Walmart Employee Fired Because of His Beliefs – UPDATE!
July 16, 2011 was Roger Barr’s 60th birthday. It was also the day he found out that his employer — Walmart — has a policy that dictates what an employee can’t do on their free time, away from work.
Barr worked part-time as a “People Greeter” for the Walmart in Galax, Virginia. This highly religious community is nestled in the Blue Ridge Mountains, not far from the North Carolina border. It is also an area that is experiencing high unemployment.
He had only been working there for about a year. He scored very high at his yearly performance review. “The co-manager told me that in one category that I was the first associate that he had ever rated that high,” Roger said in an email.
It was obvious to fellow employees and customers that he was good at, and loved his job. After 40 years of working in manufacturing jobs, he said he’d finally found a job he enjoyed.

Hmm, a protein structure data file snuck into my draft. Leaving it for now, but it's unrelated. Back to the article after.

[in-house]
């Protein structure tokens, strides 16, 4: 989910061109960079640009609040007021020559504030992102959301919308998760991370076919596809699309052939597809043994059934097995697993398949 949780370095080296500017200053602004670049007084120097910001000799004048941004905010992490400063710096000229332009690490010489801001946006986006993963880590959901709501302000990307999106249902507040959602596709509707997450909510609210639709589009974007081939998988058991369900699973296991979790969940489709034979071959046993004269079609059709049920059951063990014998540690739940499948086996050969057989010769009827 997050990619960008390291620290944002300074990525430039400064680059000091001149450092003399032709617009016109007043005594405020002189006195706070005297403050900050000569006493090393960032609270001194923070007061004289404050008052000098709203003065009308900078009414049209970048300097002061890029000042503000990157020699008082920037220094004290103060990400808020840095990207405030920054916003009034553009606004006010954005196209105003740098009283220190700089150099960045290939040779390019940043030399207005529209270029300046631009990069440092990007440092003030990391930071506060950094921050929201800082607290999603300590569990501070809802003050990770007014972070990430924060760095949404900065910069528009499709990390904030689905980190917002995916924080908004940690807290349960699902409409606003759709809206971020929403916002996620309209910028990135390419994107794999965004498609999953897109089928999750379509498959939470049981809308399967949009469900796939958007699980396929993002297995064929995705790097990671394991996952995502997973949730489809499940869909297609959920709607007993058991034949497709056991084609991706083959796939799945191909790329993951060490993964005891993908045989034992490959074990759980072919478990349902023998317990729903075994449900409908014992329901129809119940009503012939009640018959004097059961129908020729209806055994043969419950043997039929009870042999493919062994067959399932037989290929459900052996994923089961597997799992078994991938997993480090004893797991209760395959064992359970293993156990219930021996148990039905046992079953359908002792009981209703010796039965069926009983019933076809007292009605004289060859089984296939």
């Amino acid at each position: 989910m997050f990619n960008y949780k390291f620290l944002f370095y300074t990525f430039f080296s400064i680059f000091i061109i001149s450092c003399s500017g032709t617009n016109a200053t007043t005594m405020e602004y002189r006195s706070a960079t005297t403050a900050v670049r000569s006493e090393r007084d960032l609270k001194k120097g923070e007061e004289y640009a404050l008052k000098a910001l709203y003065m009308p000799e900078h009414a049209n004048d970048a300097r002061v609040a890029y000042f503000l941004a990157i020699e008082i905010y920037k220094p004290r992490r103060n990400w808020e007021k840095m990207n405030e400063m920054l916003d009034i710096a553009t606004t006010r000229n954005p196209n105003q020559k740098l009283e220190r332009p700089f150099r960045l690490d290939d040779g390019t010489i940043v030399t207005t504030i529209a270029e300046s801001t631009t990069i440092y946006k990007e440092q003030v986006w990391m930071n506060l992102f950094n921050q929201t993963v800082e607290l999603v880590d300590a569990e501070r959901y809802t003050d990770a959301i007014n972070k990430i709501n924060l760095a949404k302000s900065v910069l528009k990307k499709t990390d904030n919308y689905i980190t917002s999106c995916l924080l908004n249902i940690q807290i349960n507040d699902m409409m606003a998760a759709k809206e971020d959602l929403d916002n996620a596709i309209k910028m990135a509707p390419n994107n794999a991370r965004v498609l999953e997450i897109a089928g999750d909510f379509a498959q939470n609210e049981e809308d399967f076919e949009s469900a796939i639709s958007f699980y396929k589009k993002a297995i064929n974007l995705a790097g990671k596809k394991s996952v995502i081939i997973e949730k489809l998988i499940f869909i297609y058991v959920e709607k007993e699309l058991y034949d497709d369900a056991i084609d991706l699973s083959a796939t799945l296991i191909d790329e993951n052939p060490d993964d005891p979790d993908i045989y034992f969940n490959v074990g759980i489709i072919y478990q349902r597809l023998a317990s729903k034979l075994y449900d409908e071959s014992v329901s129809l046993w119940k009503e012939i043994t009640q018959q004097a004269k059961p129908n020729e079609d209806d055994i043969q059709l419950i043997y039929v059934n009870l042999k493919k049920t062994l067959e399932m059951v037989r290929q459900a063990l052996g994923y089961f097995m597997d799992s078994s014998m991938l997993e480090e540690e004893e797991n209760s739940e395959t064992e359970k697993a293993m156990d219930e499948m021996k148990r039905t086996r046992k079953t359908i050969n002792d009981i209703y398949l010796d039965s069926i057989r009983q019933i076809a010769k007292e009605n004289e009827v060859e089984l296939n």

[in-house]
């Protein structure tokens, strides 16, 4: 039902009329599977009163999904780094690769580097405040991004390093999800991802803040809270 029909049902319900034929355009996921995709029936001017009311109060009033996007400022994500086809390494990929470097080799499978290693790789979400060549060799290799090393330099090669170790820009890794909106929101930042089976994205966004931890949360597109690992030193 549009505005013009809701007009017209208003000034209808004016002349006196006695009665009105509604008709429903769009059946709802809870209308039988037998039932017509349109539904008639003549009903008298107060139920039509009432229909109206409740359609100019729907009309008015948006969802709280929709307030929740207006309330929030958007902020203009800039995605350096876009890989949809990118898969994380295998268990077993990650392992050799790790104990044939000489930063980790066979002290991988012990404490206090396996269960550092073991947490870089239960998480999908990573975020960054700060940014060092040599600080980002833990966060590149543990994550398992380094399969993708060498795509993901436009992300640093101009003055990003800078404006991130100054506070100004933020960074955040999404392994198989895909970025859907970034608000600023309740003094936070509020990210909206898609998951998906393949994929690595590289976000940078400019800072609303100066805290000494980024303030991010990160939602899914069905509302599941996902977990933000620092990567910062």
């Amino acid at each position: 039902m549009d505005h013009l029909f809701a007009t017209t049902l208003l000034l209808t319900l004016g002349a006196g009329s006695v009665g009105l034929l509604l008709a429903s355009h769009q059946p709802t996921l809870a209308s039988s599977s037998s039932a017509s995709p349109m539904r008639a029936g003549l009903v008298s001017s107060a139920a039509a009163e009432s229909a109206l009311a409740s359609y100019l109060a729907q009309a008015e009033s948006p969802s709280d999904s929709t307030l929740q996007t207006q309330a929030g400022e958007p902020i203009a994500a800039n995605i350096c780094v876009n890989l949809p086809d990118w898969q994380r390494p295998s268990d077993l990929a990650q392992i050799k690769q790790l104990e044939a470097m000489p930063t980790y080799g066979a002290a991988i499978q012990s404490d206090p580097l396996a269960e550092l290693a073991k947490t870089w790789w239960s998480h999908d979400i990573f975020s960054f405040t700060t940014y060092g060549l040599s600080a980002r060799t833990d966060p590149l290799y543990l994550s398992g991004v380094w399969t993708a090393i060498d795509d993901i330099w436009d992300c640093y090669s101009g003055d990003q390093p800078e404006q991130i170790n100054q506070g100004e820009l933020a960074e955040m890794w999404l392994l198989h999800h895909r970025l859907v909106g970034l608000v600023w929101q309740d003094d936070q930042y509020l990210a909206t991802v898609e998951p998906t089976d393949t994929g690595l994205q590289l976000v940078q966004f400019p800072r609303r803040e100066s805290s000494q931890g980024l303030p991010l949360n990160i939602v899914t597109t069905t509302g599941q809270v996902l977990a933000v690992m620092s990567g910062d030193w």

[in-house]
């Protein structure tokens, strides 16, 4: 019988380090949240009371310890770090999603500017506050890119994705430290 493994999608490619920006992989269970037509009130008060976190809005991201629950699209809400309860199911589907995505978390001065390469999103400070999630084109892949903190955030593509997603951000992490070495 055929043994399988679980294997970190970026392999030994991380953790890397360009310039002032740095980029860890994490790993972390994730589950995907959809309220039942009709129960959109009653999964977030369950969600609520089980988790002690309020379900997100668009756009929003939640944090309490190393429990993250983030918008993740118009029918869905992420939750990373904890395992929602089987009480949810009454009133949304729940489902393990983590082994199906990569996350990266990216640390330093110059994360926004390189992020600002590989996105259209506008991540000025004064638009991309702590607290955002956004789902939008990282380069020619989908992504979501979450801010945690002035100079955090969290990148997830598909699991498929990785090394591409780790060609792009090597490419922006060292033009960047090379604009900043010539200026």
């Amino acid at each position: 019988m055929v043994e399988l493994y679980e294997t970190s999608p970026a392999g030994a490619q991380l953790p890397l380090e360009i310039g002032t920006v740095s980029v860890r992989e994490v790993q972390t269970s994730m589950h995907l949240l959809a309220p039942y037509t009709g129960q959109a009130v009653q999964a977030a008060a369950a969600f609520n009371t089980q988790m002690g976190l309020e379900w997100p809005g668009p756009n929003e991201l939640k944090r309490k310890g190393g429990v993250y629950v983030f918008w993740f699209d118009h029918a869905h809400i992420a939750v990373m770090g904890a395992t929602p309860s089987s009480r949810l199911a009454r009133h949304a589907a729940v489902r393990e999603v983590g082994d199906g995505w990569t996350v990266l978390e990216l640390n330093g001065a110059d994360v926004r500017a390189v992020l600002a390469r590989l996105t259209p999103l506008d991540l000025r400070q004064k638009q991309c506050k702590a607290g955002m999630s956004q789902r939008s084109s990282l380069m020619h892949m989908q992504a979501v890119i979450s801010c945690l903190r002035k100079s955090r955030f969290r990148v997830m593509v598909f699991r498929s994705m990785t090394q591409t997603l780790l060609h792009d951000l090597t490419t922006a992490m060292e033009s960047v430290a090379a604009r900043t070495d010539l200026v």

That Saturday, Barr clocked in for work at 6PM. Twenty minutes later, he was summoned by management to an office at the front of the store, where a Shift Manager and Asset Protection Coordinator were waiting. “I asked what was going on and the APC told me there had been a complaint lodged against me at Corporate and I was suspended immediately.”
Store management said they didn’t know what the complaint was about, but that he must leave the store immediately. He wasn’t even allowed to do some shopping before he left the store, nor was he allowed to clock out.
The following Monday, July 18, he received a phone call asking him to come in for a meeting with management. He was escorted to an office in the back of the store, where he met with the Store Manager and APC. They explained that a customer had written a letter to the President of Walmart about Barr’s Facebook posts. They read the letter to him.